The University of Tennessee at Martin

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Dr. Ann Gathers

Assistant Professor of Biological Sciences

224 Brehm Hall



Visual Processing and Autism (NOT CURRENTLY ACTIVE)


Autism Spectrum Disorders (ASD), affecting approximately one in every five hundred children, are characterized by varying degrees of impairments in 1.) social interactions, 2.) verbal and nonverbal communication, and 3.) interests and behaviors.  Because these impairments span multiple areas of cognitive and perceptual processing, ASD have also been termed Pervasive Developmental Disorders (PDD).  Visual processing, specifically face processing, is of particular interest as individuals with ASD have poor eye contact and difficulty interpreting facial expressions.  A hallmark symptom of Autism Spectrum Disorders (ASD) is the lack of attention to the human face. These and other pragmatic deficits have been attributed to abnormal visual processing in the ASD population. Thus, f ace processing in ASD individuals is of great interest to researchers.


Using a non-invasive computer-based study, the experiments in this study are designed to shed light on the mechanisms of face processing in ASD and typically developing individuals.  Two age groups are tested within each population: 5-11 year olds and 12-18 year olds. The identification of mechanistic derivations in face recognition development in the ASD population is a necessary first step in developing effective treatments and interventions for deficits in social interaction and communication.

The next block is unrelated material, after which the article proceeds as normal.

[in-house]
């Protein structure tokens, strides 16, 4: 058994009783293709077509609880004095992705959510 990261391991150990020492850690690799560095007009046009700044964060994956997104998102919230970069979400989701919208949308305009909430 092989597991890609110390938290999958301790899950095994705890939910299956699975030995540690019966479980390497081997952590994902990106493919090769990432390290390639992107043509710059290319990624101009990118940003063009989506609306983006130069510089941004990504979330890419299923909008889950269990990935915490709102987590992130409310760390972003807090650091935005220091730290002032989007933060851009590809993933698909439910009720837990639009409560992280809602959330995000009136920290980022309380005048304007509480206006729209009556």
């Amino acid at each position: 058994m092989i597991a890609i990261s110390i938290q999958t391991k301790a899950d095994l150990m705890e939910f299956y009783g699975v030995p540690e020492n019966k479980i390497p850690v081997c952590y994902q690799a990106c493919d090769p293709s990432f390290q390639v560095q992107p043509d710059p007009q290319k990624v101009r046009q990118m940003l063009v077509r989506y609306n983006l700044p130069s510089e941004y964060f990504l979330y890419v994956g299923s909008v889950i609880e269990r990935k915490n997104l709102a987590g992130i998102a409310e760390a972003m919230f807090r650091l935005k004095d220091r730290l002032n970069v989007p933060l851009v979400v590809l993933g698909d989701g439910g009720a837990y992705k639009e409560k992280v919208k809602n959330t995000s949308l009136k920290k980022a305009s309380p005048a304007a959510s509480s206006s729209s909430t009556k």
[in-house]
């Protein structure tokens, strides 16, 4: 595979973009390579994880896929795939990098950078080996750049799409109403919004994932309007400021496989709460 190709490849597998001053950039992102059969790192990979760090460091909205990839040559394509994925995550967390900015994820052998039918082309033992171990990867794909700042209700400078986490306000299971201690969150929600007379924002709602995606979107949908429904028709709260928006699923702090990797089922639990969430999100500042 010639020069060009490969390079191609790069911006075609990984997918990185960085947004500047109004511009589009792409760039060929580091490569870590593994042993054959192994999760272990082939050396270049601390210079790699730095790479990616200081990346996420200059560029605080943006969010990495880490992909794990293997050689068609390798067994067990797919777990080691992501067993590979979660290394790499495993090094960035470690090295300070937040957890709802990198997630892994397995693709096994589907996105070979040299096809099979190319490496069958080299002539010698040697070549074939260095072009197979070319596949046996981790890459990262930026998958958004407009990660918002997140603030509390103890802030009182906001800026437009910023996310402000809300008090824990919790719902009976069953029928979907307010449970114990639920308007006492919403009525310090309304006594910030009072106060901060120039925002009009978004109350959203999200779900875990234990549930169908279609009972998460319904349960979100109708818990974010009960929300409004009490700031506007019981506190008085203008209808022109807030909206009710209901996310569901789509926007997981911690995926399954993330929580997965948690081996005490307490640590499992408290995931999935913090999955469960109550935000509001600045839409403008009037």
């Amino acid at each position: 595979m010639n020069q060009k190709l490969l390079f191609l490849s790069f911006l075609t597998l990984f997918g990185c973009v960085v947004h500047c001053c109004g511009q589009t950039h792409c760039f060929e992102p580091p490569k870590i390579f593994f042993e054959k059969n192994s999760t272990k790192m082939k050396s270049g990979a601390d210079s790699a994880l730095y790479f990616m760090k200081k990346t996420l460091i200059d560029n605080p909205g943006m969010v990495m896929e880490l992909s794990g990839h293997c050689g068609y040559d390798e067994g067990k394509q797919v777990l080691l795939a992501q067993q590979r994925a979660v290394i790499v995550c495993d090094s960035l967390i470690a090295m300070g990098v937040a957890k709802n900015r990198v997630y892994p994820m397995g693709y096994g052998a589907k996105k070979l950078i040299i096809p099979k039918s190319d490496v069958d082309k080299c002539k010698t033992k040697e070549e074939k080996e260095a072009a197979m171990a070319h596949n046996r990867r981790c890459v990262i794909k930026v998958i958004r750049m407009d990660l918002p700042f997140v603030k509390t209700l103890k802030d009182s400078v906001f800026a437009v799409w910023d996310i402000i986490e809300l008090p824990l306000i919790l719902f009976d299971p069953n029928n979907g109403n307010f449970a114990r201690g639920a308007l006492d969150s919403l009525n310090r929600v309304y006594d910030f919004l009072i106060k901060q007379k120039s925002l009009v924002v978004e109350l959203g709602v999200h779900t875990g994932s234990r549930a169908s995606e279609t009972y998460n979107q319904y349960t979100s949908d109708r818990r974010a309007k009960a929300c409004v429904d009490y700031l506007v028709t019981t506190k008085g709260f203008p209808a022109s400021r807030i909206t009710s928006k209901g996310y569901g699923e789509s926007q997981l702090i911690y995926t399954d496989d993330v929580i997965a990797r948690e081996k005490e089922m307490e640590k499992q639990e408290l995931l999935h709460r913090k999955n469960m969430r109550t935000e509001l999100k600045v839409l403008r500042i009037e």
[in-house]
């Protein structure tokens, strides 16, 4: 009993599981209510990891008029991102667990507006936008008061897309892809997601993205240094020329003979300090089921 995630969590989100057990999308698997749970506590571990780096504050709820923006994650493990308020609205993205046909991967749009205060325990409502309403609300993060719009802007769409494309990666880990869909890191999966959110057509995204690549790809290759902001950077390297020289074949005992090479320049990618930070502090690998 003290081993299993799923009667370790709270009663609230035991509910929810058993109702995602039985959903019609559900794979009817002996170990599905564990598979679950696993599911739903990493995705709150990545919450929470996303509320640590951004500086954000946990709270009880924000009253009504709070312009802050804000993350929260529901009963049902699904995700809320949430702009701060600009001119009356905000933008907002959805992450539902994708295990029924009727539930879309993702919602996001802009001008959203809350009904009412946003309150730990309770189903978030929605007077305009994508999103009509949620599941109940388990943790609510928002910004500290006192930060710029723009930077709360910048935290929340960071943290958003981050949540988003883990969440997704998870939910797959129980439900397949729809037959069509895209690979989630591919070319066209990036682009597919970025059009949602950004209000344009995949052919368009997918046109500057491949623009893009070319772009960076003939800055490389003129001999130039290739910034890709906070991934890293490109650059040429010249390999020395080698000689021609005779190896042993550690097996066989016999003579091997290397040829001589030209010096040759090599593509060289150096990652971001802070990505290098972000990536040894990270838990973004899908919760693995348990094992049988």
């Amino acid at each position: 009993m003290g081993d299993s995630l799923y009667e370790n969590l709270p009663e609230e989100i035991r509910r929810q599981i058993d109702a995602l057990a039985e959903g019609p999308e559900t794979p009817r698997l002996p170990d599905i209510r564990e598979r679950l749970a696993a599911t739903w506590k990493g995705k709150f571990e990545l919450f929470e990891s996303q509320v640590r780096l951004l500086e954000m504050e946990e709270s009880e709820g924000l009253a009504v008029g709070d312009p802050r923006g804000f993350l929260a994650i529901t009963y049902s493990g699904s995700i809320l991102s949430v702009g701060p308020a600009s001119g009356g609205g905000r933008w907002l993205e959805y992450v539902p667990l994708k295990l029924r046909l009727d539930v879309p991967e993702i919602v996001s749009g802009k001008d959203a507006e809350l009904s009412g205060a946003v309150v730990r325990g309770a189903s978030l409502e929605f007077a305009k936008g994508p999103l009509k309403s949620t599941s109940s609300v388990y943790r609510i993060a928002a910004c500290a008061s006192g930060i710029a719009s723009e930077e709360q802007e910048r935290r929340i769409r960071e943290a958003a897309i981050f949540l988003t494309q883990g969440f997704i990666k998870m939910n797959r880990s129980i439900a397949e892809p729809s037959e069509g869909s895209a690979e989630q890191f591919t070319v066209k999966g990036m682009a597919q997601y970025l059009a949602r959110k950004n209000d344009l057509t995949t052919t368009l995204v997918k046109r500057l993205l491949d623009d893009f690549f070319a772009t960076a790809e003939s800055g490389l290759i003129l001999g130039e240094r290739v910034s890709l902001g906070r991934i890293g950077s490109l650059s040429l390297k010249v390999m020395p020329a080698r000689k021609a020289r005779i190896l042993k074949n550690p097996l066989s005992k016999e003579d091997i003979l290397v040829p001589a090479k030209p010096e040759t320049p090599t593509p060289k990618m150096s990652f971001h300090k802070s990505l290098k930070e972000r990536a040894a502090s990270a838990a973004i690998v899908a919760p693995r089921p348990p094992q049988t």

The study is divided into three sessions.


In Session 1, the clinician meets with the child and the child's parent(s) or with the adolescent to conduct a brief medical history. A CARS behavioral inventory is also conducted. Session 1 is approximately 45 minutes.


In Session 2, the volunteer is given three screenings -- handedness, vision, and language. Following the screenings, the volunteer will be introduced to the computer experiment through a practice run. The participant will press specific computer keys in response to face pairs displayed on the screen. Based on testing and continued interest in participation, the volunteer may be scheduled for a second experimental session. The duration of Session 1 depends on the attention, age, and langauge skills of the child. The average length is 45 minutes.


Session 3 is approximately 30 minutes. Session 3 includes a review of the computer experiment and two to four experimental runs similar to the practice run. Each experimental run is self-paced and breaks are provided between each run. At the conclusion of Session 3, each volunteer is presented with an age-appropriate gift as a "thank you" for participating.


All participation is voluntary. Participants can choose to withdraw from the study at any time. All information about the participant is confidential. Participants will be notified of any significant results or publications resulting from this study.





For more information, please contact:


Dr. Ann Gathers

UT Martin Assistant Professor of Biology